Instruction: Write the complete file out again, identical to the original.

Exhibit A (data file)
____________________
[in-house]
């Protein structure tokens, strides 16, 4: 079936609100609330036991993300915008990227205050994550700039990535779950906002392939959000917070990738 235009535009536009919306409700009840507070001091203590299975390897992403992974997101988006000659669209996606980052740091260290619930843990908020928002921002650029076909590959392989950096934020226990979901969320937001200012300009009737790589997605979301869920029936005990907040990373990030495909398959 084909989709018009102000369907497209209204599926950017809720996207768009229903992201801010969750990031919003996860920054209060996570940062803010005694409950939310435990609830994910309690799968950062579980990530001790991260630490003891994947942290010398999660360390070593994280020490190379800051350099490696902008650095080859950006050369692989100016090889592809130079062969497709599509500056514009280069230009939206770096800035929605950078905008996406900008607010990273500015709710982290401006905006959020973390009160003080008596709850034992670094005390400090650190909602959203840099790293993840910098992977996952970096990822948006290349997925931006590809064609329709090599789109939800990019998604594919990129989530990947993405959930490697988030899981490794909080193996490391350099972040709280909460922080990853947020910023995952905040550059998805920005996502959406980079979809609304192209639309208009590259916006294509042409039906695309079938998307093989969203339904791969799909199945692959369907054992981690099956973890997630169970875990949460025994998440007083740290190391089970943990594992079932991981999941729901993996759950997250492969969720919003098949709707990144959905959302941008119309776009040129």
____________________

[in-house]
């Protein structure tokens, strides 16, 4: 079936609100609330036991993300915008990227205050994550700039990535779950906002392939959000917070990738 235009535009536009919306409700009840507070001091203590299975390897992403992974997101988006000659669209996606980052740091260290619930843990908020928002921002650029076909590959392989950096934020226990979901969320937001200012300009009737790589997605979301869920029936005990907040990373990030495909398959 084909989709018009102000369907497209209204599926950017809720996207768009229903992201801010969750990031919003996860920054209060996570940062803010005694409950939310435990609830994910309690799968950062579980990530001790991260630490003891994947942290010398999660360390070593994280020490190379800051350099490696902008650095080859950006050369692989100016090889592809130079062969497709599509500056514009280069230009939206770096800035929605950078905008996406900008607010990273500015709710982290401006905006959020973390009160003080008596709850034992670094005390400090650190909602959203840099790293993840910098992977996952970096990822948006290349997925931006590809064609329709090599789109939800990019998604594919990129989530990947993405959930490697988030899981490794909080193996490391350099972040709280909460922080990853947020910023995952905040550059998805920005996502959406980079979809609304192209639309208009590259916006294509042409039906695309079938998307093989969203339904791969799909199945692959369907054992981690099956973890997630169970875990949460025994998440007083740290190391089970943990594992079932991981999941729901993996759950997250492969969720919003098949709707990144959905959302941008119309776009040129």